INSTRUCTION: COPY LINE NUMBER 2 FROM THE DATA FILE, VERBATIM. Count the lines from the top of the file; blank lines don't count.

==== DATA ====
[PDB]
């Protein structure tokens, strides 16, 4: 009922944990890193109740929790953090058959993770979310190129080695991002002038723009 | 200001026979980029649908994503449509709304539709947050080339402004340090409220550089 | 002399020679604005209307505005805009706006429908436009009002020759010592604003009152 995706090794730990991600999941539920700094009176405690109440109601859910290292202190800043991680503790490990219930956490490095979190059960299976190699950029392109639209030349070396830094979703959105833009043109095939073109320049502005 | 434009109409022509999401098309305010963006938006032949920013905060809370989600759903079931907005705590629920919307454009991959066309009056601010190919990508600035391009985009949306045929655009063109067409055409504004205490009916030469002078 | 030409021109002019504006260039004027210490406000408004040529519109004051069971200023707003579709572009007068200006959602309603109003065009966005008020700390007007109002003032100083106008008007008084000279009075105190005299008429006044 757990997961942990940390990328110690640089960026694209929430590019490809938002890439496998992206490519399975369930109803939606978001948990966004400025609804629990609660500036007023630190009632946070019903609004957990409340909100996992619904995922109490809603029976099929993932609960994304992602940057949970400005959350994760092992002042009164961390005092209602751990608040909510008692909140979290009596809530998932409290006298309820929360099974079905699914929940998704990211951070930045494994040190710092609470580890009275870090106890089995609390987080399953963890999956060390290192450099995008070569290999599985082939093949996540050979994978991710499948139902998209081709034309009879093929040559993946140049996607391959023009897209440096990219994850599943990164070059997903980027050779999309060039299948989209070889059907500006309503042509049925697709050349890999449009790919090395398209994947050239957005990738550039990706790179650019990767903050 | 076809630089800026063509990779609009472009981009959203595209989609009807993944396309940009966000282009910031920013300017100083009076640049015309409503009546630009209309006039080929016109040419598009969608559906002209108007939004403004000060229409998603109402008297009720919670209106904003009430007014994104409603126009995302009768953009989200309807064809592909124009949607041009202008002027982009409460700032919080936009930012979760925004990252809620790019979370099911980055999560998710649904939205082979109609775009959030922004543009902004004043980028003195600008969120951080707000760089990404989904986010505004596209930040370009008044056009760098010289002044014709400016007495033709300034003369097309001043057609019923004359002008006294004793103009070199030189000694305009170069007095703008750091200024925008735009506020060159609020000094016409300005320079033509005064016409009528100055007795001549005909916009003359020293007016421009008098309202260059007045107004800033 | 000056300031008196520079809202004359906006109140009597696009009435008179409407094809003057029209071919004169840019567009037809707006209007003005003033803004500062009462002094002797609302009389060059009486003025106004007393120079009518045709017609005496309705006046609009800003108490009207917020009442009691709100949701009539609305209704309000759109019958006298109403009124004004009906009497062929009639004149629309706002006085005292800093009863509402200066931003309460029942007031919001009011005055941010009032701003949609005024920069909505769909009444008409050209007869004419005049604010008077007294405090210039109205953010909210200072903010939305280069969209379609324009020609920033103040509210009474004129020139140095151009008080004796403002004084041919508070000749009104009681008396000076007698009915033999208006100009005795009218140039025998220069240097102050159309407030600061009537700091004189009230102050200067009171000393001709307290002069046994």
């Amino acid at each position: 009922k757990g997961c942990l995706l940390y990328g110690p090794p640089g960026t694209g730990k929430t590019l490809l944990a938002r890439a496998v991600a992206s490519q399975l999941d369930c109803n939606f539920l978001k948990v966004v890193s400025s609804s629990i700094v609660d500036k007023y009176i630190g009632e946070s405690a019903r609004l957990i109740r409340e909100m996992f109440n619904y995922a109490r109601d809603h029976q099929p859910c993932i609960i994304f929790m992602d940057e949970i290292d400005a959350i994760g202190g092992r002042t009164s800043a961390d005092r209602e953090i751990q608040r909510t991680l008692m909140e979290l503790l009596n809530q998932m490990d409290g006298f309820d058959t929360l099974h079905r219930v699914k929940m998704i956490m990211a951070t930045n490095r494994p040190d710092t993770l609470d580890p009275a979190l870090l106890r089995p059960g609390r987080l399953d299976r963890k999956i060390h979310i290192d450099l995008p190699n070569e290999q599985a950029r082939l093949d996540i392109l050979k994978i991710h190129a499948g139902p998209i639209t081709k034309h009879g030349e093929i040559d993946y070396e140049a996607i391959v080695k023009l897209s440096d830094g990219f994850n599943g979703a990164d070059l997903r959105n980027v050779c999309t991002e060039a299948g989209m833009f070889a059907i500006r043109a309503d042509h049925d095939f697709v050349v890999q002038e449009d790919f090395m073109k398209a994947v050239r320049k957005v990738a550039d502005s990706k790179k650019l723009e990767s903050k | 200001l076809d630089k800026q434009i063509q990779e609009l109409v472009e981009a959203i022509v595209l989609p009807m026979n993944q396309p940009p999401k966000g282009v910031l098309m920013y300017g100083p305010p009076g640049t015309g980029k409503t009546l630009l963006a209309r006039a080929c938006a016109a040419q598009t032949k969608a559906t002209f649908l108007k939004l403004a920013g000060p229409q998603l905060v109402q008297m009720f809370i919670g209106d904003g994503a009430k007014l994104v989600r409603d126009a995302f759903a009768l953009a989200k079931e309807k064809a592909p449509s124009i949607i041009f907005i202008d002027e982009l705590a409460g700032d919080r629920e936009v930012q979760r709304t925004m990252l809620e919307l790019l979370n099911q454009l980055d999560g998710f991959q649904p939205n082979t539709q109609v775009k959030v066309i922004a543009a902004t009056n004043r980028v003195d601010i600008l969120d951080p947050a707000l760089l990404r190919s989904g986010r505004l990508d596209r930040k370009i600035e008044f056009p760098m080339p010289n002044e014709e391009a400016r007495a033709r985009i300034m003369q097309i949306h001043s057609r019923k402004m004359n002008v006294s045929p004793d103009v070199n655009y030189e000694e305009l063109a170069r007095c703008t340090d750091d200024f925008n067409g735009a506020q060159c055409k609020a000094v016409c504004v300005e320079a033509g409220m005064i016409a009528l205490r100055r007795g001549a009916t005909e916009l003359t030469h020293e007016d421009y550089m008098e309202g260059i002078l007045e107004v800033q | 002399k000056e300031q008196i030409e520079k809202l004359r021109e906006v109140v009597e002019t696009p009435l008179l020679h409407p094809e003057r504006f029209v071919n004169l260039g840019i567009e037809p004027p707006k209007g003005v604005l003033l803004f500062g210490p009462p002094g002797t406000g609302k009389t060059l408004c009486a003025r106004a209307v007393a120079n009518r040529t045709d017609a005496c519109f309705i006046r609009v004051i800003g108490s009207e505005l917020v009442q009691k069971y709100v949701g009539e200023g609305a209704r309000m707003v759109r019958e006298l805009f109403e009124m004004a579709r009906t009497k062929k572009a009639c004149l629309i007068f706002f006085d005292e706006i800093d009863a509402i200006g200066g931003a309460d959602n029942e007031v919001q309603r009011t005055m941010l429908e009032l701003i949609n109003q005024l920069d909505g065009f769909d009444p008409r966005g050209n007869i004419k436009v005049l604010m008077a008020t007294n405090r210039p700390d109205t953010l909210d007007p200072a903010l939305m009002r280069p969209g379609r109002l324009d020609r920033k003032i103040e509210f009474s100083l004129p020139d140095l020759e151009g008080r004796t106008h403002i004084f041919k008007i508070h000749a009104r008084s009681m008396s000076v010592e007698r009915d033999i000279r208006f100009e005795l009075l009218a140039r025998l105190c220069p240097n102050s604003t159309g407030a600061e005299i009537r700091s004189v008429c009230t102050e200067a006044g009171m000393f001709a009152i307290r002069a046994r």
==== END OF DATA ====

């Protein structure tokens, strides 16, 4: 009922944990890193109740929790953090058959993770979310190129080695991002002038723009 | 200001026979980029649908994503449509709304539709947050080339402004340090409220550089 | 002399020679604005209307505005805009706006429908436009009002020759010592604003009152 995706090794730990991600999941539920700094009176405690109440109601859910290292202190800043991680503790490990219930956490490095979190059960299976190699950029392109639209030349070396830094979703959105833009043109095939073109320049502005 | 434009109409022509999401098309305010963006938006032949920013905060809370989600759903079931907005705590629920919307454009991959066309009056601010190919990508600035391009985009949306045929655009063109067409055409504004205490009916030469002078 | 030409021109002019504006260039004027210490406000408004040529519109004051069971200023707003579709572009007068200006959602309603109003065009966005008020700390007007109002003032100083106008008007008084000279009075105190005299008429006044 757990997961942990940390990328110690640089960026694209929430590019490809938002890439496998992206490519399975369930109803939606978001948990966004400025609804629990609660500036007023630190009632946070019903609004957990409340909100996992619904995922109490809603029976099929993932609960994304992602940057949970400005959350994760092992002042009164961390005092209602751990608040909510008692909140979290009596809530998932409290006298309820929360099974079905699914929940998704990211951070930045494994040190710092609470580890009275870090106890089995609390987080399953963890999956060390290192450099995008070569290999599985082939093949996540050979994978991710499948139902998209081709034309009879093929040559993946140049996607391959023009897209440096990219994850599943990164070059997903980027050779999309060039299948989209070889059907500006309503042509049925697709050349890999449009790919090395398209994947050239957005990738550039990706790179650019990767903050 | 076809630089800026063509990779609009472009981009959203595209989609009807993944396309940009966000282009910031920013300017100083009076640049015309409503009546630009209309006039080929016109040419598009969608559906002209108007939004403004000060229409998603109402008297009720919670209106904003009430007014994104409603126009995302009768953009989200309807064809592909124009949607041009202008002027982009409460700032919080936009930012979760925004990252809620790019979370099911980055999560998710649904939205082979109609775009959030922004543009902004004043980028003195600008969120951080707000760089990404989904986010505004596209930040370009008044056009760098010289002044014709400016007495033709300034003369097309001043057609019923004359002008006294004793103009070199030189000694305009170069007095703008750091200024925008735009506020060159609020000094016409300005320079033509005064016409009528100055007795001549005909916009003359020293007016421009008098309202260059007045107004800033 | 000056300031008196520079809202004359906006109140009597696009009435008179409407094809003057029209071919004169840019567009037809707006209007003005003033803004500062009462002094002797609302009389060059009486003025106004007393120079009518045709017609005496309705006046609009800003108490009207917020009442009691709100949701009539609305209704309000759109019958006298109403009124004004009906009497062929009639004149629309706002006085005292800093009863509402200066931003309460029942007031919001009011005055941010009032701003949609005024920069909505769909009444008409050209007869004419005049604010008077007294405090210039109205953010909210200072903010939305280069969209379609324009020609920033103040509210009474004129020139140095151009008080004796403002004084041919508070000749009104009681008396000076007698009915033999208006100009005795009218140039025998220069240097102050159309407030600061009537700091004189009230102050200067009171000393001709307290002069046994």